Making Collective Governance Work – Lessons from the Extractive Industries Transparency Initiative.
This Human Rights Watch report argues for incorporating human rights requirements more fully into the EITI Standard. It contends that fundamental freedoms need to be respected for the EITI to achieve its ultimate goal of strengthening governance in oil, gas and mining sectors. The report includes case studies from five countries [Azerbaijan, Indonesia, Myanmar, Ethiopia and Equatorial Guinea] and warns that in repressive environments, transparency can be little more than an empty gesture and even be counter-productive.
"Transparency and accountability in sector governance are basic and essential requirements to leverage the extractives (oil, gas, and mining) sector as an engine of economic growth in fragility, conflict, and violence (FCV) affected settings. Enabling them involves two vital steps. Transparency requires obtaining or publishing relevant and actionable data about sector governance. Accountability involves having the data to support responsible, efficient, and informed sector governance.
This expert report, authored by independent consultant Anwar Ravat, was originally commissioned to review the data assurance procedures used in EITI implementing countries and their cost, and to determine whether the use of Independent Administrators (AIs) safeguards the reporting of comprehensive and reliable data.
Many efforts have been devoted to improving resource governance through the Extractive Industries Transparency Initiative. A review of 50 evaluations concludes that the EITI has succeeded in diffusingthe norm of transparency, establishing the EITI standard, and institutionalizing transparency practices.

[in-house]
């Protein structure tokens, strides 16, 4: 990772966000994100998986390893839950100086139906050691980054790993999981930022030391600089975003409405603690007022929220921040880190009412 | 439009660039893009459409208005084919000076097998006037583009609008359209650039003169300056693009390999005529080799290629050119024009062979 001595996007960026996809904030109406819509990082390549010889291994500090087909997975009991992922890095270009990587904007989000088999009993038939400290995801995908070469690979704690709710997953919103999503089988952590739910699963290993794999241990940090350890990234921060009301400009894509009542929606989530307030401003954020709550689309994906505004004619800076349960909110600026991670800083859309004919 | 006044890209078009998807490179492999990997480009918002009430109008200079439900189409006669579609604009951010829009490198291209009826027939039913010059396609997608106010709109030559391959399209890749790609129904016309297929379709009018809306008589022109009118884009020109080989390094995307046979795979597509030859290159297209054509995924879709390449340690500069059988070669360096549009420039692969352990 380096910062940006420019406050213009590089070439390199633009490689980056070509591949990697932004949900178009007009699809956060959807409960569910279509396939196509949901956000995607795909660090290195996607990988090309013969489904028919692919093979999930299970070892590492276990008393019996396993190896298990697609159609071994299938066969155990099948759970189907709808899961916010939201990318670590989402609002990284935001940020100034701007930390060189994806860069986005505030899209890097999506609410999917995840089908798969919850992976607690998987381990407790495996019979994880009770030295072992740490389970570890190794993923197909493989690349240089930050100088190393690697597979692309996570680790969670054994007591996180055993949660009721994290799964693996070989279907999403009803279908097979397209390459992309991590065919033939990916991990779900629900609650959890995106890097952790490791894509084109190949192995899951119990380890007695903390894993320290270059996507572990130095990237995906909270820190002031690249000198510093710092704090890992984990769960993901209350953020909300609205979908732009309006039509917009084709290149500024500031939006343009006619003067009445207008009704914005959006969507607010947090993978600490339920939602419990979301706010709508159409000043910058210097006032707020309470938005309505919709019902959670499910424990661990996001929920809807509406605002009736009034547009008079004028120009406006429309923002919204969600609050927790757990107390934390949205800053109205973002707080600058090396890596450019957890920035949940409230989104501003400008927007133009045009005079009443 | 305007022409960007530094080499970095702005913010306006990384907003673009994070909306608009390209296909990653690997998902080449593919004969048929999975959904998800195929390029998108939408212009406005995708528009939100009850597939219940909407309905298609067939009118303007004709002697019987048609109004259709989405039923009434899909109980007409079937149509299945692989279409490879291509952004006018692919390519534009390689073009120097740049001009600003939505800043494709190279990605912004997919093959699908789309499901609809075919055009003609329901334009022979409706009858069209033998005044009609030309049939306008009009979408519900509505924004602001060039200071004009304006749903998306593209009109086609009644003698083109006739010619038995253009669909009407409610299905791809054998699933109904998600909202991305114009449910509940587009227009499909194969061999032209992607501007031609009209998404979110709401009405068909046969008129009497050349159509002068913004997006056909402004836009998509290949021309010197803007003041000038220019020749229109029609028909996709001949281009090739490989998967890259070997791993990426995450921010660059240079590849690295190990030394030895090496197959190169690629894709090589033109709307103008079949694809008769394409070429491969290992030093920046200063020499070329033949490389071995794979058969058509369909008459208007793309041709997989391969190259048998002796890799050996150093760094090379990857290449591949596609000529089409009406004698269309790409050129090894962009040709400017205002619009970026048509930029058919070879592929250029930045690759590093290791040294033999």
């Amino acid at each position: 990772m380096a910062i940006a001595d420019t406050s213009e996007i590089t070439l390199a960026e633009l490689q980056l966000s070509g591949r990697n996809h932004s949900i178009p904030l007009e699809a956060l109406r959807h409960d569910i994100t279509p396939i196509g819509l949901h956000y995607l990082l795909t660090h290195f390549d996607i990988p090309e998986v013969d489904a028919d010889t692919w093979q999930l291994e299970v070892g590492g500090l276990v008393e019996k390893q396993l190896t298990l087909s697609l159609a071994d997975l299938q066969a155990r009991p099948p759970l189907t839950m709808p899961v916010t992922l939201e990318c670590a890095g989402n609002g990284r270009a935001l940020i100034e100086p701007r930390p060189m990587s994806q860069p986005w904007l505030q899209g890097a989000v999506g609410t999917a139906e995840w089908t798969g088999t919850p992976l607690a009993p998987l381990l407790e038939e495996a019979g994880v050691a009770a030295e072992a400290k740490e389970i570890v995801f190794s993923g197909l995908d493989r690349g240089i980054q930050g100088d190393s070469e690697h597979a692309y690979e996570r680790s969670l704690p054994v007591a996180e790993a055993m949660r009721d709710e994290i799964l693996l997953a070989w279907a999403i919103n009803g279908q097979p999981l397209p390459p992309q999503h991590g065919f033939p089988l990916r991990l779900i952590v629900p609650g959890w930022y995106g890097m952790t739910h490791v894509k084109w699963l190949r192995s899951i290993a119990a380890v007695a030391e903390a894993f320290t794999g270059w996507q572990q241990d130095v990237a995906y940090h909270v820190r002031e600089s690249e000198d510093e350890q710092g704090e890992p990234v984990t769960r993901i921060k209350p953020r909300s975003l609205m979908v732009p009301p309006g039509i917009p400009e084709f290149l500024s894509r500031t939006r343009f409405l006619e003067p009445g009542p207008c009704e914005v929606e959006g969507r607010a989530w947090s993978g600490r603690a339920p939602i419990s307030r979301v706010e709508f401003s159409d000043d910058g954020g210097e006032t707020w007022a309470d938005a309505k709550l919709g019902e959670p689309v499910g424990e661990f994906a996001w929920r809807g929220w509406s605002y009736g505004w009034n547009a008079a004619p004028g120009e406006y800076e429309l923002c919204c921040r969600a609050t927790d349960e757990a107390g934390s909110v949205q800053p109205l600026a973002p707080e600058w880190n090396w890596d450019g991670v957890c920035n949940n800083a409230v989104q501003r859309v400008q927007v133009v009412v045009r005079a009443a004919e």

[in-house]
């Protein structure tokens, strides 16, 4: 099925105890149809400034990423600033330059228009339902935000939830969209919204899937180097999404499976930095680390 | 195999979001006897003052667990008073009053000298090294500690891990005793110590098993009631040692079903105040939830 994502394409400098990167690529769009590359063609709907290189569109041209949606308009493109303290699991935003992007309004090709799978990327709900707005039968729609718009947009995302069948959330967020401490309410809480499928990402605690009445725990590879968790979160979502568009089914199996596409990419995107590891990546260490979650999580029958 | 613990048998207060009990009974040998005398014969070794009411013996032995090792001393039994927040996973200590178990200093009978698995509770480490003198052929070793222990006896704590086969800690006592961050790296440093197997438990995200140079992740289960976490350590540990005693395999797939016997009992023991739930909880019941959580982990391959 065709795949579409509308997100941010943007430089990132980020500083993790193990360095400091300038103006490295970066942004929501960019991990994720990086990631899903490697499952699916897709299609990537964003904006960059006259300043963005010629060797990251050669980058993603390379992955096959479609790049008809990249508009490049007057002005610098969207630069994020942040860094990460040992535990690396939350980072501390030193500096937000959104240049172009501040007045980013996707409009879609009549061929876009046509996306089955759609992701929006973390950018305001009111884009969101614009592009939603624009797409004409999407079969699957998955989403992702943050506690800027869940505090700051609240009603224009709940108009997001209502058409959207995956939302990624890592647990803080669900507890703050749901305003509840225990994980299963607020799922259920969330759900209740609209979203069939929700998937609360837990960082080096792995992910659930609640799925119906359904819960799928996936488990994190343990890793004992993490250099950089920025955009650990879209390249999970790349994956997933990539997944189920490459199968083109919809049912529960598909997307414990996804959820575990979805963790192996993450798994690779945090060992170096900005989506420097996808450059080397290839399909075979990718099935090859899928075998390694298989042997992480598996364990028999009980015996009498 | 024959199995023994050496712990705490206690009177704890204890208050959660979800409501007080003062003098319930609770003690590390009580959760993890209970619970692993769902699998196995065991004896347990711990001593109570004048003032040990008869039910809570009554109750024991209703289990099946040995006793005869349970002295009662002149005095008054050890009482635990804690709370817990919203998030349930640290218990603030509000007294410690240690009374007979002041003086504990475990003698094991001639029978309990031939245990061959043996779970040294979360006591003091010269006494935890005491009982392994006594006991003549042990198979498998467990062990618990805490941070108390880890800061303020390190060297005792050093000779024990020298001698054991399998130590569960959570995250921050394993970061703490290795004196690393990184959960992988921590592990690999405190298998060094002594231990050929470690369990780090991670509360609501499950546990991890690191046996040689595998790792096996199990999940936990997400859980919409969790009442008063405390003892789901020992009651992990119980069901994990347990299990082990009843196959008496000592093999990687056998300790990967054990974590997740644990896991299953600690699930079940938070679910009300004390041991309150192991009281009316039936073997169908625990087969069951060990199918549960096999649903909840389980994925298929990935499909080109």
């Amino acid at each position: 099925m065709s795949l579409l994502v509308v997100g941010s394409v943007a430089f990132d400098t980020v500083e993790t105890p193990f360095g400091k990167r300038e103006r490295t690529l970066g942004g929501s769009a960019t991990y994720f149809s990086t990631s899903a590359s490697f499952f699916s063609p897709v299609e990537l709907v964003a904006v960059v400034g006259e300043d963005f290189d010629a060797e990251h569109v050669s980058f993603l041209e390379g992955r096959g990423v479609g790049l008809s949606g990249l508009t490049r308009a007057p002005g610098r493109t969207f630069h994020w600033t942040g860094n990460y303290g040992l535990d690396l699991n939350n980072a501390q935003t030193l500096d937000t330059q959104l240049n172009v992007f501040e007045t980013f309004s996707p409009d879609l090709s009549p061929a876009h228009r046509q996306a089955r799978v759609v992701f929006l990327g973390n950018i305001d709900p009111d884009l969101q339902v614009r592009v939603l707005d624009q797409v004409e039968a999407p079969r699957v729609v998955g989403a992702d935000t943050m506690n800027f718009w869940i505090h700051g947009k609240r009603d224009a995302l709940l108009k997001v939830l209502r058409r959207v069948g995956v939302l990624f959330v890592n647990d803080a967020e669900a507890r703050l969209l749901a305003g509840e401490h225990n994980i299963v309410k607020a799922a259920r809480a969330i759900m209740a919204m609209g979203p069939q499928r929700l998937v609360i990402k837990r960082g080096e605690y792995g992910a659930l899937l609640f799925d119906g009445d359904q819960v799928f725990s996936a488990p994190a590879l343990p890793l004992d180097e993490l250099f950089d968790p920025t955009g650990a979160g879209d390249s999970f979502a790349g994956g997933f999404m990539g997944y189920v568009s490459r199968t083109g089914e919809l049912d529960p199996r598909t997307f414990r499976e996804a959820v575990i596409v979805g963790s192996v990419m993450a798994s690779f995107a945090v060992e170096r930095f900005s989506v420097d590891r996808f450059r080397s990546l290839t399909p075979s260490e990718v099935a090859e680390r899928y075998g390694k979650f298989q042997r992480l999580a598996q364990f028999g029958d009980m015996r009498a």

ByPäivi Lujala,Siri Aas Rustad and Philippe Le Billon
NGOs as innovators in extractive industry governance. Insights from the EITI process in Colombia and Peru
This paper explores NGO participation within the Extractive Industries Transparency Initiative (EITI), a multi-stakeholder governance arrangement focused on generating greater transparency in the governance of extractive industries, and in particular in fiscal arrangements around mining, oil and gas operations. Using the cases of Peru and Colombia, we examine what motivates NGO participation in EITI, how NGOs have pursued innovations within EITI, the extent to which they have succeeded in achieving their goals, and the factors limiting or shaping their achievements.
La présente étude, préparé par M. Michel Bissou, offre un outil complémentaire aux initiatives déjà en cours en matière d’évaluation de l’impact de la mise en œuvre de l’ITIE. Il s’est agi en effet, à travers le calcul d’Indices de conformité à la Norme ITIE (ou Indices ITIE), d’apprécier, d’une part le bilan et les enjeux des premières Validations sur la mise en œuvre de la Norme ITIE 2016 en Afrique Francophone, d’autre part, d’entrevoir les perspectives de la mise en œuvre de la Norme ITIE 2019.
Edited by Tony Addison and Alan Roe
Brings together contributions from experts in the field from a wide variety of backgrounds to provide an authoritative view on each topic
Covers the economic dimensions of extractives and development, as well as their social and environmental impacts
Offers realistic recommendations to improve the extractives sector role in development
Delivers an objective and balanced steer on a variety of often contentious issues
Multi-Stakeholder Initiatives (MSIs) are voluntary partnerships between governments, civil society, and the private sector which seek to promote good governance by holding governments and corporations accountable to citizens. Although MSIs conduct a great deal of research on transparency and good governance and have produced volumes of reports – some of which are critical of governments – they tend to be known mainly to a few stakeholders and devotees. The public is largely unfamiliar with them. Consequently, the public does not believe that MSIs have achieved much real-world impact.